Fig Tree

A traditional favorite fruit tree of the Deep South, edible fig (Ficus carica) is a low-branching plant with multiple trunks; it grows fairly rapidly to 1530 feet tall and spreads at least as wide. In the Middle South, it may freeze back to the ground during cold winters and act like a big shrub. It’s easy to grow in a large container and can also be trained as an espalier.

Heavy, gray-barked, smooth trunks (gnarled in really old trees) are picturesque in silhouette. Bright green, rough-textured leaves with three to five lobes are 49 inches long and nearly as wide. Casts dense shade. Winter framework, tropical-looking foliage, strong trunk and branch pattern make fig a top-notch ornamental tree, especially near a patio where it can be illuminated from beneath. Protect container plants in winter. Fruit drop is a problem immediately above deck or paving.

The type of figs generally grown in the South do not require pollination. Some will even bear two crops. Depending on the selection, the first crop comes in June or July on last year’s wood; the second and more important one comes in July to October from current summer’s wood. Keep fruit picked as it ripens; protect from birds if you can. In late fall, pick off any remaining ripe figs and clean up fallen fruit.

Types differ in climate adaptability; most need prolonged high temperatures to bear good fruit, while some thrive in cooler conditions. Selections are noted below. Those with everbearing in their name will produce a good crop even if damaged by cold the previous winter.

In general, the darker colored figs usually have greater shelf life. The lighter ones may have fantastic flavor, but may lose quality more quickly.

Alma

  • Very sweet, medium-size fig with golden brown skin and amber-to-tan flesh.

Brown Turkey

  • Adaptable to most fig climates; widely grown in Southeast.
  • Small and cold hardy; good garden tree.
  • Fruit has purplish brown skin, pinkish amber flesh; good for fresh eating.

Celeste

Conadria

  • Choice thin-skinned white fig blushed violet; white-to-red flesh, fine flavor.
  • Takes intense heat without splitting.

Genoa

  • (‘White Genoa’).
  • Greenish yellow to white skin; strawberry to yellow flesh.

Green Ischia

  • Light green to yellowish green skin, red flesh.
  • Light and refreshing; good fresh or dried.
  • Plant has low upright, spreading form.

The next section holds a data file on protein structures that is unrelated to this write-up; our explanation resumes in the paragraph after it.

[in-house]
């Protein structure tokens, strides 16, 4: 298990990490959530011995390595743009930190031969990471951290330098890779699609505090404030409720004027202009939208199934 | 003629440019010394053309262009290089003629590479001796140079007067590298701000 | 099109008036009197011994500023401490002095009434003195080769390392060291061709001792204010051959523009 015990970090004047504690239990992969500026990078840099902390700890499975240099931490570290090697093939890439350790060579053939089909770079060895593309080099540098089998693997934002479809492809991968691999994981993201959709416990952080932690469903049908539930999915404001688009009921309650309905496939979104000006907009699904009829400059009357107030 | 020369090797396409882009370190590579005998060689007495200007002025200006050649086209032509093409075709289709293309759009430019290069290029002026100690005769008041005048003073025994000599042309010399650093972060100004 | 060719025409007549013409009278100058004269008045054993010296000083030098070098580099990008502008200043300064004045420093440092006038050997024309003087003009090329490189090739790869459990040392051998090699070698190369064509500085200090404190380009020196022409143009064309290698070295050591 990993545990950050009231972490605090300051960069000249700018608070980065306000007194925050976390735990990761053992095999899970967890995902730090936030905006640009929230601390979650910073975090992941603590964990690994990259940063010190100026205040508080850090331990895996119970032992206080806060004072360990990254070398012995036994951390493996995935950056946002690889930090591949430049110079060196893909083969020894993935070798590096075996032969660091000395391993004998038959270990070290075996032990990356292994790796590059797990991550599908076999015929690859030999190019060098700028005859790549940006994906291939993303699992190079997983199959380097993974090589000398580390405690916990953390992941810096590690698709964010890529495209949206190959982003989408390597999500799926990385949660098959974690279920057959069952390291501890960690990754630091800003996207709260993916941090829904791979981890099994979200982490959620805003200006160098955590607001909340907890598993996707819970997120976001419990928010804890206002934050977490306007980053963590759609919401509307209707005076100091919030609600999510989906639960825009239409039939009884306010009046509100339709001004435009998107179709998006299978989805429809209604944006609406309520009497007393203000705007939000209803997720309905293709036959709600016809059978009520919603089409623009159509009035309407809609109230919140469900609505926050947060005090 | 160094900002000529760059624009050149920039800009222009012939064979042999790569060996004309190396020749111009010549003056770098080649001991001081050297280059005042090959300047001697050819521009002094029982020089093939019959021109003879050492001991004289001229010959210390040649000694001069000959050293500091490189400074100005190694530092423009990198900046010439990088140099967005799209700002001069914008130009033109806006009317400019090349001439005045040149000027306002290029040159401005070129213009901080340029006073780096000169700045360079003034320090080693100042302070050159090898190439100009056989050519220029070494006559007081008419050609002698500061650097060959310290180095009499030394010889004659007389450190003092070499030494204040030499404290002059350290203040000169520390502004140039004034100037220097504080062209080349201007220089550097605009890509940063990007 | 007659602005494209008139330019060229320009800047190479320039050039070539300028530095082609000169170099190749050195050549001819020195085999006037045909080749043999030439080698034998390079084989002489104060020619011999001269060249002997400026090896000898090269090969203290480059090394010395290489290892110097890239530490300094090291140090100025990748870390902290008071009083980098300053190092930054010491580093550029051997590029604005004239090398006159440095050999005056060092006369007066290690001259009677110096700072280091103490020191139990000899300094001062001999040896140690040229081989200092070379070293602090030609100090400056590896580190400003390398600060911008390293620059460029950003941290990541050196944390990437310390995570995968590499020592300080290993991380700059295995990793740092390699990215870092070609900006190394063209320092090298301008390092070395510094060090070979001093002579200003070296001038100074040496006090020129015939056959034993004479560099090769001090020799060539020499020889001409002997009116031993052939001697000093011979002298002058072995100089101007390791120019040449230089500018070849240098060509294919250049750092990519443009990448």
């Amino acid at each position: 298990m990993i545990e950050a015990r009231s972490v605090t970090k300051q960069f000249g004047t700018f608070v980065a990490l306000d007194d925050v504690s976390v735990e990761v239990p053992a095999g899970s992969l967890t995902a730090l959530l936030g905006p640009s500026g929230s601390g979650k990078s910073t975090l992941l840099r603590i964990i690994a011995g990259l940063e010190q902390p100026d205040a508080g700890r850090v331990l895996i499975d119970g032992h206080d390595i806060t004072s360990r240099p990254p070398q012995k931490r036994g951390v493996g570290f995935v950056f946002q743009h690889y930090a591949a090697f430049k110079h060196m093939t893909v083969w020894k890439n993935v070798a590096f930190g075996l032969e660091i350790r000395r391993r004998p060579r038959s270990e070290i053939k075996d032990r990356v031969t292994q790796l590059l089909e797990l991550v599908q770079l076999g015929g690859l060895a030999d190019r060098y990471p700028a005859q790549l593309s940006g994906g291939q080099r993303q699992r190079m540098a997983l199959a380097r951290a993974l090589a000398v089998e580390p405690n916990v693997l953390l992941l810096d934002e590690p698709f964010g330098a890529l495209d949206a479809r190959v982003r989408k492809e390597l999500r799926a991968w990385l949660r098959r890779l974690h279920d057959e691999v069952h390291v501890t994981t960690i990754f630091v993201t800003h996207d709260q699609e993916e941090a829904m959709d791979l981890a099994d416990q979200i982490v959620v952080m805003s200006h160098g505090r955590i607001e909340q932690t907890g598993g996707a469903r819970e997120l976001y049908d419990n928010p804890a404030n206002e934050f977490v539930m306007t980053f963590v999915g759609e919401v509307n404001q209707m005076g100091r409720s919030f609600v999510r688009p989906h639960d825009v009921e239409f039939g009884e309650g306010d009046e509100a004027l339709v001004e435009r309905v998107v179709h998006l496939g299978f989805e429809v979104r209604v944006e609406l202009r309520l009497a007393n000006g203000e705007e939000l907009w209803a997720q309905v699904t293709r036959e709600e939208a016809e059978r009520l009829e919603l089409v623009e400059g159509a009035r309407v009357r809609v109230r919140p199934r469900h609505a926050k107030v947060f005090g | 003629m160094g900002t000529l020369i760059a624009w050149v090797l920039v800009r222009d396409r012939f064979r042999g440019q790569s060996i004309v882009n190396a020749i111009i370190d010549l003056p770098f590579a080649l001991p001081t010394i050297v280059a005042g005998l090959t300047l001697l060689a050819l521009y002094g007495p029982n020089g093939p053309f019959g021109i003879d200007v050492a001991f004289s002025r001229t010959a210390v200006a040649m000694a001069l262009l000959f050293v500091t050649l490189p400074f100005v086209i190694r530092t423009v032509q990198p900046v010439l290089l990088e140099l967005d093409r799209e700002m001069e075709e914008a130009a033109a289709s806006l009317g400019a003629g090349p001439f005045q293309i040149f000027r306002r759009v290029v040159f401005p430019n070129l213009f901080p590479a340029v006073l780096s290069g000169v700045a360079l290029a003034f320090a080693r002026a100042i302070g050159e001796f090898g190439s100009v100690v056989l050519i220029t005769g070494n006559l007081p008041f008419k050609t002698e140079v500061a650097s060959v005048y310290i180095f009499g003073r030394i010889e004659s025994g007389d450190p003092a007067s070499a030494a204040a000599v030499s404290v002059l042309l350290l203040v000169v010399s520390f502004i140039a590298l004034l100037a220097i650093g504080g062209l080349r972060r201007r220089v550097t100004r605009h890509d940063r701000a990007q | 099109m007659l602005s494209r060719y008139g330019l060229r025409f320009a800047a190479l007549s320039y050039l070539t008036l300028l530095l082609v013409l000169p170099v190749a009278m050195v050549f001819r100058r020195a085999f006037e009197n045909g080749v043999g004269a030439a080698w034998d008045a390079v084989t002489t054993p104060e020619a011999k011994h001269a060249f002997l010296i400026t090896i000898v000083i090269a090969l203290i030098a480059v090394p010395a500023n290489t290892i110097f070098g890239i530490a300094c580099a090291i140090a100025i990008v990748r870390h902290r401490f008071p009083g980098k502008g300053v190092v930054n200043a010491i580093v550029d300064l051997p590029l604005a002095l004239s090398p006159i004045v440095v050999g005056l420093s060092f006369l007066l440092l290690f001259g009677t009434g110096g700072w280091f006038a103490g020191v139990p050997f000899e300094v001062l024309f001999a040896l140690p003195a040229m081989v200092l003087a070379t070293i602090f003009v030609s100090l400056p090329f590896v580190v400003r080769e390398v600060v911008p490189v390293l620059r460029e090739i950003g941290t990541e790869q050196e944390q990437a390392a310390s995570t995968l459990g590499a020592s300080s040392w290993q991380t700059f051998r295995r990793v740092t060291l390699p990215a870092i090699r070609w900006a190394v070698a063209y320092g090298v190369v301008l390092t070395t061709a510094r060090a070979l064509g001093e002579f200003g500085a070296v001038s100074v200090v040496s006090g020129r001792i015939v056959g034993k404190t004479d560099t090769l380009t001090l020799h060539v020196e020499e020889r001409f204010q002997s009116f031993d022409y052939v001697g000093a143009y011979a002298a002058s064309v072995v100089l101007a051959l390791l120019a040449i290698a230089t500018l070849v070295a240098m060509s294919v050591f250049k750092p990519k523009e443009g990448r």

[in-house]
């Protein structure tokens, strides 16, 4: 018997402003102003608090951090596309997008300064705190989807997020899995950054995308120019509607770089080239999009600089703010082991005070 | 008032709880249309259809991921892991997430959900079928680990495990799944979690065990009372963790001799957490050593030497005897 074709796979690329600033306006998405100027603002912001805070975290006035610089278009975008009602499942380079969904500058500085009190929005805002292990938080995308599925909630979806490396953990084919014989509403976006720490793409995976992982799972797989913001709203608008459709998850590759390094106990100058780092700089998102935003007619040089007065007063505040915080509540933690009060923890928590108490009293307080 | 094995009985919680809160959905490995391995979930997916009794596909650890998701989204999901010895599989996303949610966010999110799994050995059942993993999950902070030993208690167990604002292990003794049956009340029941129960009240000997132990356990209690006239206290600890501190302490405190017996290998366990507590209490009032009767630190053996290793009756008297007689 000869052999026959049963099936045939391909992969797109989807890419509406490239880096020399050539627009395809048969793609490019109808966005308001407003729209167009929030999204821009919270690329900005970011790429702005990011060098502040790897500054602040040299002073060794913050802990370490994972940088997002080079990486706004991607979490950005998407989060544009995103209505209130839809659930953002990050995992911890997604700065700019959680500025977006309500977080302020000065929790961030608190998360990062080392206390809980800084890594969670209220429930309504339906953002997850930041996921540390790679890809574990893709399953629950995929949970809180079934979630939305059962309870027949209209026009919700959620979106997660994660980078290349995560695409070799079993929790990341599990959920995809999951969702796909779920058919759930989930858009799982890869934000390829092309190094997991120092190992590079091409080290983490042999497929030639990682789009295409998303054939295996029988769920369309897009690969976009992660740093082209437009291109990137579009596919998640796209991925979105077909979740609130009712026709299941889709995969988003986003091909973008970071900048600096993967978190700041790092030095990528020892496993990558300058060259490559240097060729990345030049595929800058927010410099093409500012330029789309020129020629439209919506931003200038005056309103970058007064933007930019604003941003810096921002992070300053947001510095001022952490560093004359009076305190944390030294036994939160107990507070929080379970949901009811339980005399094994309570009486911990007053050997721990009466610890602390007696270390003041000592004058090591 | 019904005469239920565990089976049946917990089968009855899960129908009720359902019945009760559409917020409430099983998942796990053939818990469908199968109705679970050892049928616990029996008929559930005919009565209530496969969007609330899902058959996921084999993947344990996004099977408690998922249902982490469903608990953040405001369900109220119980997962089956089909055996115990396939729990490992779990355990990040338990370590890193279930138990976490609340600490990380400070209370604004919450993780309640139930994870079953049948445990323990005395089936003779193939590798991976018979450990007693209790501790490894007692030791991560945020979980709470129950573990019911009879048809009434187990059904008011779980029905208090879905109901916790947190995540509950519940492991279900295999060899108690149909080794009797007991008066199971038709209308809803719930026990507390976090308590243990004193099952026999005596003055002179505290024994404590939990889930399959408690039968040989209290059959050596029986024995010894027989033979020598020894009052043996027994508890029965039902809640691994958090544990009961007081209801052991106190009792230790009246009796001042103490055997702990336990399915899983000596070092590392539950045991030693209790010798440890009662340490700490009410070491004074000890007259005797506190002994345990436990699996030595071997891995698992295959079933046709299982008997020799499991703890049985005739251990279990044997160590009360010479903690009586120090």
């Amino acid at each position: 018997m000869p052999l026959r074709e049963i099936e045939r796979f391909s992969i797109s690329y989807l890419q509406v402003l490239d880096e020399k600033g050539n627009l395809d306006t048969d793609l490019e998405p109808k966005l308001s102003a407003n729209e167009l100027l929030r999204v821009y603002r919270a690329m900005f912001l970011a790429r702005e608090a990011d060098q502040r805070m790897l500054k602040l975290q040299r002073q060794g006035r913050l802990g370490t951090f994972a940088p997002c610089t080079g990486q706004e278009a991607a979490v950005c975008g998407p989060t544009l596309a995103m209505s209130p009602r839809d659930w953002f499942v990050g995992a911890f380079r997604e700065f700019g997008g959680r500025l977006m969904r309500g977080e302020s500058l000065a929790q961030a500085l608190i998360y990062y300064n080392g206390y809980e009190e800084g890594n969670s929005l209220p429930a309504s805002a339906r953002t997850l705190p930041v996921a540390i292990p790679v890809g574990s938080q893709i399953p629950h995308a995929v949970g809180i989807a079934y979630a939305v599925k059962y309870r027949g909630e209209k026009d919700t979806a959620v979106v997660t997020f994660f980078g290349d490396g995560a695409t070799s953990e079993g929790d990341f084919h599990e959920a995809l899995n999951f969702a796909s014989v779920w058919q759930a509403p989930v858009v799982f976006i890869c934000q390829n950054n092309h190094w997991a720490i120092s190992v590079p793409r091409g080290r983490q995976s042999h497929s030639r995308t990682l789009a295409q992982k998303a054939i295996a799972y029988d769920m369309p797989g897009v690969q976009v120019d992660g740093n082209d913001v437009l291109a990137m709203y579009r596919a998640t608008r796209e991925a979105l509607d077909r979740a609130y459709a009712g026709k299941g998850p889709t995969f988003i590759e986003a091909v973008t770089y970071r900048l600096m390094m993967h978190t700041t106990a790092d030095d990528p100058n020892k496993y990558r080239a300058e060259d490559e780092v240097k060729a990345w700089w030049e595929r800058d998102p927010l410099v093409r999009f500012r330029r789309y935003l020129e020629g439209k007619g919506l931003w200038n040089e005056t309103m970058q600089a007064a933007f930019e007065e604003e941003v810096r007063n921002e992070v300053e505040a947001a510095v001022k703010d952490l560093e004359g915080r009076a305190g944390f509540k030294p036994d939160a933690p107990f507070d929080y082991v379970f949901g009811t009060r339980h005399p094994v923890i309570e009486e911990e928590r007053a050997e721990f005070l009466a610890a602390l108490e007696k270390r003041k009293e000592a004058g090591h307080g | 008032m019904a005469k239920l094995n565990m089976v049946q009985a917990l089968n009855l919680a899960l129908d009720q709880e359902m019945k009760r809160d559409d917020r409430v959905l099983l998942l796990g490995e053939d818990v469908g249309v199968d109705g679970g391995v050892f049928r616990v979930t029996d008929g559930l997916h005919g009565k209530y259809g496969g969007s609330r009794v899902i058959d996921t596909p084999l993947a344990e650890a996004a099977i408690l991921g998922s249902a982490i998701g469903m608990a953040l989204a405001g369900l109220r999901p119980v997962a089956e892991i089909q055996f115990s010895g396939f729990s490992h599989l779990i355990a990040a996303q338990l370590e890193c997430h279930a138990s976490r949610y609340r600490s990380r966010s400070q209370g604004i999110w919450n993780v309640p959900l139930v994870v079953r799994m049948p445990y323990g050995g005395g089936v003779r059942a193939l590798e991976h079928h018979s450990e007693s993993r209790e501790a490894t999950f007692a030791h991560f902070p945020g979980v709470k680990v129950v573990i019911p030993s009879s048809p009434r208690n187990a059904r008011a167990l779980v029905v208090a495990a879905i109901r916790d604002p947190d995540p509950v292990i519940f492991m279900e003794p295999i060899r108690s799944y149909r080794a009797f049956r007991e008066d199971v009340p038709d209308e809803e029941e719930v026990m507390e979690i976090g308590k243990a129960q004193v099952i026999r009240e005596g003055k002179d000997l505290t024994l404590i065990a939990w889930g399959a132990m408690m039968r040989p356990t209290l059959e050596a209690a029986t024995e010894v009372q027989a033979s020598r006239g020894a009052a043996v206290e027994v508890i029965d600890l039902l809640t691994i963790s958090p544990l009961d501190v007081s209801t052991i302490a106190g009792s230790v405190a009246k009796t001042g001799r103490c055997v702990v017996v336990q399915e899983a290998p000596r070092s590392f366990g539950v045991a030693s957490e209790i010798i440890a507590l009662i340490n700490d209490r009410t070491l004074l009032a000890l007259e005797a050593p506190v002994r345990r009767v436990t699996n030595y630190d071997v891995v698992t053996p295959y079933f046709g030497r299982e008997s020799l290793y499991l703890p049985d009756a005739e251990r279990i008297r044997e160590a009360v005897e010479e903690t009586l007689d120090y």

Italian Black

  • Jet black fruit with red pulp.
  • Produces two crops a year.

Italian Everbearing

  • Resem- bles ‘Brown Turkey’ but bears somewhat larger fruit with reddish brown skin.
  • Good fresh or dried.

Kadota

Lemon

  • (‘Blanche’).
  • Medium-large green figs distinctively shaped without a slender neck.
  • Also known as ‘Marseilles’.

LSU Everbearing

  • Medium-large figs with yellow-green skin and sweet, white-to-amber flesh.
  • Produces fruit from July through fall.

LSU Purple

  • Dark purple skin with whitish, amber flesh with flecks of pink.
  • Good flavor when fully ripe.
  • Vigorous, upright, spreading tree.

O’Rourke. Medium-size fruit with bronze-violet tinted skin like ‘Celeste’. Amber flesh with light pink overtones.

Papa John

  • Medium-size fruit with dark purple skin and strawberry flesh.
  • Great flavor, cold hardy, strong tree, good producer.

Peter’s Honey’ (‘Rutara’). Fruit has greenish yellow skin, amber flesh. Very sweet.

Texas Everbearing

  • Medium to large fig with brownish yellow skin, pinkish amber flesh.

White Adriatic

  • Medium to large, sweet white figs with yellowish green skin, strawberry pink flesh.
  • Very drought tolerant.

White Marseilles

  • Greenish yellow, thin skin with translucent white flesh.
  • This is sweet and reliable.

Not particular about soil. In the Middle South, plant figs near a south wallor train them against oneto benefit from reflected heat. Cut back tops hard at planting. As tree grows, prune lightly each winter: Cut out dead wood, crossing branches, and low-hanging branches that interfere with traffic. Pinch back runaway shoots at any time. Avoid deep cultivation, which may damage surface roots. Do not use high-nitrogen fertilizers; they stimulate growth at expense of fruit. If burrowing animals are a problem, plant trees in ample wire baskets. Figs are not usually browsed by deer.

‘Marseilles’ Fig (Ficus carica cv.)

Half-hardy, deciduous shrub
Description: Produces small, greenish-white fruits in late summer, described by A. J. Downing as “sweet and rich;” bears abundantly
Habit: Grows to 12 feet high and 10 feet wide
Culture: Prefers full sun and well-drained soil; requires winter protection
Hardiness: USDA Zones 6b through 10
In 1809 Thomas Jefferson wrote to Dr. William Thornton, a close friend and architect of the Capitol in Washington: “I will take some occasion of sending you some cuttings of the Marseilles fig, which I brought from France with me, & is unquestionably superior to any fig I have ever seen”. This variety was planted in the “submural beds” at the base of the kitchen garden wall, which afforded a warm microclimate necessary to bear fruit. Jefferson had unusual success with figs and noted their appearance at the Monticello table in 1816 and 1820. He also shared “Marseilles” figs with John Hartwell Cocke, owner of Bremo Plantation along the James River. Cocke sent his slave Jesse to Monticello in 1817 to collect some plants.

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